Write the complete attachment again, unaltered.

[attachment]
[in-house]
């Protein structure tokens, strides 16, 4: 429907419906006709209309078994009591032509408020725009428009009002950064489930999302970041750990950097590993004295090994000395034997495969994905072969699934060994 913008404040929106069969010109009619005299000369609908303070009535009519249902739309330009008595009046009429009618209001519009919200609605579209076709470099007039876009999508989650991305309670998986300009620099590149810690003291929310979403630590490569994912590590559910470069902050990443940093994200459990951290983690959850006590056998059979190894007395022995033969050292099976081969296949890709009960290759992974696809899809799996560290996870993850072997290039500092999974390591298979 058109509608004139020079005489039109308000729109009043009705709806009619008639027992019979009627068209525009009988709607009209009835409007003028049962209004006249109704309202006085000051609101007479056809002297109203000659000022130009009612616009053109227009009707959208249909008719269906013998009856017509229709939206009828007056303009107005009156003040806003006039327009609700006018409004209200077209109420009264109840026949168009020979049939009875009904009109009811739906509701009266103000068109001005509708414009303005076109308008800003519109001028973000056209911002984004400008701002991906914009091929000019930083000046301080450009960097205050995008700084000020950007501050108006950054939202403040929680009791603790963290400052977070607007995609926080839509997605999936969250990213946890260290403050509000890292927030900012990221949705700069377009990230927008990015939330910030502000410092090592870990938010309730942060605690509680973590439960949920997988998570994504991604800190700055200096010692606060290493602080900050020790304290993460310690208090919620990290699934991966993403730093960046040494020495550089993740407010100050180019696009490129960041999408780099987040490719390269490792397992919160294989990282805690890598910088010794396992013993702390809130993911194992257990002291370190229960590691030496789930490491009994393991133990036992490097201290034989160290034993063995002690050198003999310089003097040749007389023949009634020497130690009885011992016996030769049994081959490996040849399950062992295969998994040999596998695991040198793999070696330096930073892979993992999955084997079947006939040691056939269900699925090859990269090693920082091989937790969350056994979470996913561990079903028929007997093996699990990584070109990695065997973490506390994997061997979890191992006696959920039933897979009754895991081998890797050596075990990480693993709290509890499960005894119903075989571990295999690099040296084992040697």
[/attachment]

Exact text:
[in-house]
């Protein structure tokens, strides 16, 4: 429907419906006709209309078994009591032509408020725009428009009002950064489930999302970041750990950097590993004295090994000395034997495969994905072969699934060994 913008404040929106069969010109009619005299000369609908303070009535009519249902739309330009008595009046009429009618209001519009919200609605579209076709470099007039876009999508989650991305309670998986300009620099590149810690003291929310979403630590490569994912590590559910470069902050990443940093994200459990951290983690959850006590056998059979190894007395022995033969050292099976081969296949890709009960290759992974696809899809799996560290996870993850072997290039500092999974390591298979 058109509608004139020079005489039109308000729109009043009705709806009619008639027992019979009627068209525009009988709607009209009835409007003028049962209004006249109704309202006085000051609101007479056809002297109203000659000022130009009612616009053109227009009707959208249909008719269906013998009856017509229709939206009828007056303009107005009156003040806003006039327009609700006018409004209200077209109420009264109840026949168009020979049939009875009904009109009811739906509701009266103000068109001005509708414009303005076109308008800003519109001028973000056209911002984004400008701002991906914009091929000019930083000046301080450009960097205050995008700084000020950007501050108006950054939202403040929680009791603790963290400052977070607007995609926080839509997605999936969250990213946890260290403050509000890292927030900012990221949705700069377009990230927008990015939330910030502000410092090592870990938010309730942060605690509680973590439960949920997988998570994504991604800190700055200096010692606060290493602080900050020790304290993460310690208090919620990290699934991966993403730093960046040494020495550089993740407010100050180019696009490129960041999408780099987040490719390269490792397992919160294989990282805690890598910088010794396992013993702390809130993911194992257990002291370190229960590691030496789930490491009994393991133990036992490097201290034989160290034993063995002690050198003999310089003097040749007389023949009634020497130690009885011992016996030769049994081959490996040849399950062992295969998994040999596998695991040198793999070696330096930073892979993992999955084997079947006939040691056939269900699925090859990269090693920082091989937790969350056994979470996913561990079903028929007997093996699990990584070109990695065997973490506390994997061997979890191992006696959920039933897979009754895991081998890797050596075990990480693993709290509890499960005894119903075989571990295999690099040296084992040697």